Spector did their music career in reverse. Ten years ago - their debut album barely out - the London outfit played Coachella, then took off on a European tour with Florence + The Machine. By 2015, even Taylor Swift would go out of her way to get a signed copy of their Moth Boys record for her brother's birthday. But when the world (or just the indie music scene) needed them most, they vanished.
Spector never actually went anywhere. But their name grew ever smaller on festival posters, and updates became rare. Instead of conquering new heights, they lay low, regrouped, and made a new album — a process that took seven years. So what actually happened to the band that once was London's worst kept secret?
“We were getting dropped from our record label, so we needed to have a vision for our life beyond that warm and easy bosom,” lead singer Fred Macpherson tells me, looking back at the end of the Moth Boys era and the band's departure from Fiction Records. “It was a nerve-wracking but exciting time. Are we going to keep doing this? Have we still got music to make and stories to tell?”
Spector's most noteworthy career highlights still date back to 2012, making it look like the band's better days are well behind them. With self-deprecation at the core of Macpherson's humour and lyricism, he would probably be the first one to agree, but I wonder how many of those earlier decisions were what they wanted? A big part of record labels, he tells me, is an A&R who gives detailed feedback on every piece of music a band makes. “We loved our A&R, but sometimes it's another voice that isn't needed,” Macpherson reflects, wondering if their EP-compilation Non-Fiction would have come out at all, had they still had an A&R.
Spector tried their hand at the DIY approach with “Untitled In D” in 2018. Unsure what to expect, they put the song out via their own label Moth Noise and hoped for the best. The sound was different, but the fans' love was all the same, supplying the band with much needed motivation and confidence to move forward. “It did well enough for us to realise there's more to it than the music industry,” Macpherson says of the song. “There's a fanbase to sustain our journey, and that made for an exciting transition.” Spector funded their next track “Wild Guess” with money made during touring, and it ended up gaining almost as many streams as their older hits.
"Music takes a lot out of your mental health, which is why most bands break up. I would probably leave most bands if I was given the chance.” - Fred Macpherson
The team of Fiction Records weren't the only people the band parted ways with in 2017. Their drummer Yoann Intonti left to join The Vaccines, and bassist Thomas Shickle quit music for the fashion industry. There wasn't any difficult phone calls, and their departure hardly came as a surprise. “Justin from The Vaccines called me and said that Pete [Robertson] had left,” Macpherson says. “They wanted to audition Yoann, and we were very positive about that. If Nine Inch Nails offered Jed [Cullen, guitarist] to play guitar with them, I would say take him, you know what I mean? I don't think this band is any more important than anyone's individual career. As for Tom, I don't think music was right for him. It takes a lot out of your mental health, which is why most bands break up. I would probably leave most bands if I was given the chance.”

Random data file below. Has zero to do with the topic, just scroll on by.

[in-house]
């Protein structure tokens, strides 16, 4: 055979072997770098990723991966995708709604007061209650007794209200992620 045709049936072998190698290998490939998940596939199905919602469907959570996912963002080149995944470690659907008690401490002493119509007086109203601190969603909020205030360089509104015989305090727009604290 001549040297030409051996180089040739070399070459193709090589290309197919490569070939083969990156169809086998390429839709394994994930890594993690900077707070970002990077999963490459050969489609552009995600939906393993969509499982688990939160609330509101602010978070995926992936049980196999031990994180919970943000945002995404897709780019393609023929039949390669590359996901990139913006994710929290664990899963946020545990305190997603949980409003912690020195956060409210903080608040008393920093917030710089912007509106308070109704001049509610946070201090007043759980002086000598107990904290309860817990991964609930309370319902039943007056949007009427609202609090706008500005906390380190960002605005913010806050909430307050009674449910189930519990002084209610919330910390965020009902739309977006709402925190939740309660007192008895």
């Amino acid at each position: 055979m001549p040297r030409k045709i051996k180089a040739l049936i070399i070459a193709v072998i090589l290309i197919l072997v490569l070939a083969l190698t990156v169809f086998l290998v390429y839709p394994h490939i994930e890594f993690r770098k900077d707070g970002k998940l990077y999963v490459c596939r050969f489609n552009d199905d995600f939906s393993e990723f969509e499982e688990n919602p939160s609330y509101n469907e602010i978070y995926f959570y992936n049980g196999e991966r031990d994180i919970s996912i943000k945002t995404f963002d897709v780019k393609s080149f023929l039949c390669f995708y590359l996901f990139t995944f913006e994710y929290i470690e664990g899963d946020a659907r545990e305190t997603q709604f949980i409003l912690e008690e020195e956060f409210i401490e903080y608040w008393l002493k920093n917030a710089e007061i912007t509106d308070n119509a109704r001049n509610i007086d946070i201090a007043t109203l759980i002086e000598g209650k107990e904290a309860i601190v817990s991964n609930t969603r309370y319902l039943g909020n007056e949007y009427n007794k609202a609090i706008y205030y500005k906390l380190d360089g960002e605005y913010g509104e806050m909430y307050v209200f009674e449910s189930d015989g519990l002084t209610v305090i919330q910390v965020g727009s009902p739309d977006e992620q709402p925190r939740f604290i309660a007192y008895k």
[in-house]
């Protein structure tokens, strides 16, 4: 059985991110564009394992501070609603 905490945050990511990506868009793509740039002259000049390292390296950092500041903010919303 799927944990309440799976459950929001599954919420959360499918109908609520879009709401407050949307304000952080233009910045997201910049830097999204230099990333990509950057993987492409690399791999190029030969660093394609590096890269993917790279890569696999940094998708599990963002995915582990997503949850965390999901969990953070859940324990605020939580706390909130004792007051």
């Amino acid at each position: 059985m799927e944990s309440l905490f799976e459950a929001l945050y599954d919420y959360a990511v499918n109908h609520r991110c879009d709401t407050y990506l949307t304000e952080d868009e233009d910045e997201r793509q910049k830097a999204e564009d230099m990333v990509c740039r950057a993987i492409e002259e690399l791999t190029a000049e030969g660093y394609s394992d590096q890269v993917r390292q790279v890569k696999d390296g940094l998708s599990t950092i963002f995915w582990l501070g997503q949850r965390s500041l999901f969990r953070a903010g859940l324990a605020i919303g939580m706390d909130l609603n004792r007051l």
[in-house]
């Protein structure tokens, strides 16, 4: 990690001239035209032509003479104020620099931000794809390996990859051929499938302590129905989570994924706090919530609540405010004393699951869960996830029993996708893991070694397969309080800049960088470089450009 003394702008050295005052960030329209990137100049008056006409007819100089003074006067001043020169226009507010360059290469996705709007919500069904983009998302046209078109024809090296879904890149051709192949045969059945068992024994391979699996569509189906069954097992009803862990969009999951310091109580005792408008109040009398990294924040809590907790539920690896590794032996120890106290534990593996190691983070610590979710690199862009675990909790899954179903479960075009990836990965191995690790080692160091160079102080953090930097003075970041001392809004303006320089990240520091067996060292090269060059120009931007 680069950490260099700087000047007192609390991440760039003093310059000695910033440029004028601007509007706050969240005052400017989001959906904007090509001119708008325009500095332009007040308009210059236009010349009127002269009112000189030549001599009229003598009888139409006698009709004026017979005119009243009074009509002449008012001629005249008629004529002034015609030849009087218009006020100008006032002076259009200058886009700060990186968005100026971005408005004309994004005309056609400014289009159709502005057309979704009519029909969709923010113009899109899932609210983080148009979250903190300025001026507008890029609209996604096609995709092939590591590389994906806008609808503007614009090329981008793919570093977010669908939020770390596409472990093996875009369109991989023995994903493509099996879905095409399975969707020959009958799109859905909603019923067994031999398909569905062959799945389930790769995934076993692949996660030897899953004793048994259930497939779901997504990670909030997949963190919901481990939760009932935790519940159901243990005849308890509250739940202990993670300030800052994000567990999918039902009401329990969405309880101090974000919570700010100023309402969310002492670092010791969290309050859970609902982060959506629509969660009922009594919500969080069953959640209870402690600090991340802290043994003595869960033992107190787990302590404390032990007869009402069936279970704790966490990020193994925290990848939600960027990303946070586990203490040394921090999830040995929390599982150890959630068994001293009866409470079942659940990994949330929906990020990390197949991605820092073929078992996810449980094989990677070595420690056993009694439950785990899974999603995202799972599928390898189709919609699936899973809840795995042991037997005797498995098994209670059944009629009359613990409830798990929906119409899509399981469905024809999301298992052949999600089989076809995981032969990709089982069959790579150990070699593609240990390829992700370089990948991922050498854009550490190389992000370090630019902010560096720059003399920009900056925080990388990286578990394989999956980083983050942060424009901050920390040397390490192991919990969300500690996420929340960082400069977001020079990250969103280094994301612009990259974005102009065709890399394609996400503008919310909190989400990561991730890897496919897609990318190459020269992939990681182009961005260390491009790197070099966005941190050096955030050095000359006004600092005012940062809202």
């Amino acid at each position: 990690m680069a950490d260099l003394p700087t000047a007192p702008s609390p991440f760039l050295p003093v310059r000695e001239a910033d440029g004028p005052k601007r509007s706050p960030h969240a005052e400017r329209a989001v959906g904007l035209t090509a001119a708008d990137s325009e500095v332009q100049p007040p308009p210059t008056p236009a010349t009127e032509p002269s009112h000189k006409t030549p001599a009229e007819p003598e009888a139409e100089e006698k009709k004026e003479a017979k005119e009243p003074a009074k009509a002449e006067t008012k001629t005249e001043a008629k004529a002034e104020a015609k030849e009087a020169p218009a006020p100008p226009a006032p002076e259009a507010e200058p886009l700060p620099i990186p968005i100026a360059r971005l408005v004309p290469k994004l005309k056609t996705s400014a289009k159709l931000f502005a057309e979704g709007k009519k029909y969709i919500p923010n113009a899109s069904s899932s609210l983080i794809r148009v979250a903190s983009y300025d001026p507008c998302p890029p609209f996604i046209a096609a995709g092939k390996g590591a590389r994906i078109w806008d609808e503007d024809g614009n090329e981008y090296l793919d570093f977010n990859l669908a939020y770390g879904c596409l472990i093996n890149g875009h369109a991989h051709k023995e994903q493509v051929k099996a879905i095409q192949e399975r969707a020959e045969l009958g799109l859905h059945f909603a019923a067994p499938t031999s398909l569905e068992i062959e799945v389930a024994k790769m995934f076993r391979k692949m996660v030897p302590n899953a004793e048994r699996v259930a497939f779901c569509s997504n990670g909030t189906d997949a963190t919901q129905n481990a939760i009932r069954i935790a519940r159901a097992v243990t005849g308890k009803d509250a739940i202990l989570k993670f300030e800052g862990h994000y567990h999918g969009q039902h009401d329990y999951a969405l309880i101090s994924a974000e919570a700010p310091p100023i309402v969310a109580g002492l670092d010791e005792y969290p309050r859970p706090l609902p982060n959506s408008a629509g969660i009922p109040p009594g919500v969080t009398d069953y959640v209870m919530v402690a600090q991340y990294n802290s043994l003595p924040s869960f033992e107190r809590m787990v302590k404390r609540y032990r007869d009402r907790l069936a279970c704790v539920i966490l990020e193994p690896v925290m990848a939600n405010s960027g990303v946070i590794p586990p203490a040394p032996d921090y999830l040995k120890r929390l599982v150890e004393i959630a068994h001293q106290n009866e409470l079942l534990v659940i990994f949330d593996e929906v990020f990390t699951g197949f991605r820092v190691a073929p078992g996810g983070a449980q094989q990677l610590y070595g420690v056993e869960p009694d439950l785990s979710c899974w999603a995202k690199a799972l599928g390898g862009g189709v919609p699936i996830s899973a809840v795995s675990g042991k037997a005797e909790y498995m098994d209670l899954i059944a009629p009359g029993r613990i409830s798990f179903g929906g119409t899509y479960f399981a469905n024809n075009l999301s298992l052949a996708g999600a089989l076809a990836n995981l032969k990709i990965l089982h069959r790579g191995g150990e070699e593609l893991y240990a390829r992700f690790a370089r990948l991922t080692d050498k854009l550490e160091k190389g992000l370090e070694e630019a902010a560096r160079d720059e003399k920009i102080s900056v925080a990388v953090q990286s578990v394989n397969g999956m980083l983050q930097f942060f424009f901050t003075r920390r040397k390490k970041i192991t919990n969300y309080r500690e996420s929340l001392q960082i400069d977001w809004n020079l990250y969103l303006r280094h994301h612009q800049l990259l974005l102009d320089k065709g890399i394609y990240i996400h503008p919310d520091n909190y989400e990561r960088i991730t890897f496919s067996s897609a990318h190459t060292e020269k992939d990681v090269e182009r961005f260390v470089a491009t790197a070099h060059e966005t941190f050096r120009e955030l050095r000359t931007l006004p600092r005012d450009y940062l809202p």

With a new lineup figured out and their own label up and running, Spector were now ready to focus on new music, though they didn't expect a gap of six-and-a-half years between albums. In the press release, they describe latest offering Now Or Whenever as their first LP with live instruments. They admit it to be an exaggeration – Moth Boys and Enjoy It While It Lasts weren't made entirely on a computer with samples. It's just that live instruments are foregrounded on Now Or Whenever rather than used as an occasional addition. “It's more about how it sounds to you,” Macpherson smiles. “Do you think it sounds more live? Maybe that won't be something that comes across? I think we're just trying to describe why it feels a bit different.”
Despite all the talk about live instruments, Spector fans shouldn't count on the frontman playing one on stage any time soon. He hasn't played the guitar live since the band's first concert in 2011, at The Waiting Room in London. “I looked down at my hands, and I remember thinking, 'I don't know what chord I'm playing. I've got no idea.' That was the last time I ever played guitar,” Macpherson laughs, happy to have focused on refining his vocals and stage presence. It is Cullen's guitar that pushes Now Or Whenever forward, while Macpherson's songwriting helps the album retain a central emotional core. “It's less downbeat or sad than Moth Boys, but I think it's more...” he begins to describe the record, then stops and thinks for a few seconds. “Mature is a boring word, but I think it's a step on through time.”